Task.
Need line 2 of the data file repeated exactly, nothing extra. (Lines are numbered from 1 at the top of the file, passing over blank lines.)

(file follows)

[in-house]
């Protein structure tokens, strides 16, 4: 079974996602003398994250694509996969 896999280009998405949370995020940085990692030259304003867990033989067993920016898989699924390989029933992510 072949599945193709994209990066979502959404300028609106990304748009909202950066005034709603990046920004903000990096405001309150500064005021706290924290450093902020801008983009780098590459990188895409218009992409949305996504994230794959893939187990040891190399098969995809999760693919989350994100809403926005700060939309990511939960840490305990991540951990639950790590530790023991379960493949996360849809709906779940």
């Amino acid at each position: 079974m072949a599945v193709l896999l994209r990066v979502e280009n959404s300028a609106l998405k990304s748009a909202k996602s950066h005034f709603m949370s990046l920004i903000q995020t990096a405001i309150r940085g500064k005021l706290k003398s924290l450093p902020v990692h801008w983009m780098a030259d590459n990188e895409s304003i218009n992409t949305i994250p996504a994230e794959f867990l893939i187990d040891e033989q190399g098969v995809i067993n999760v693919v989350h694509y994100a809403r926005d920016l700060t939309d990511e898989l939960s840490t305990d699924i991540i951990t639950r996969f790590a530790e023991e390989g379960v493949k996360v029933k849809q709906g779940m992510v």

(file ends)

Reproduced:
């Protein structure tokens, strides 16, 4: 079974996602003398994250694509996969 896999280009998405949370995020940085990692030259304003867990033989067993920016898989699924390989029933992510 072949599945193709994209990066979502959404300028609106990304748009909202950066005034709603990046920004903000990096405001309150500064005021706290924290450093902020801008983009780098590459990188895409218009992409949305996504994230794959893939187990040891190399098969995809999760693919989350994100809403926005700060939309990511939960840490305990991540951990639950790590530790023991379960493949996360849809709906779940």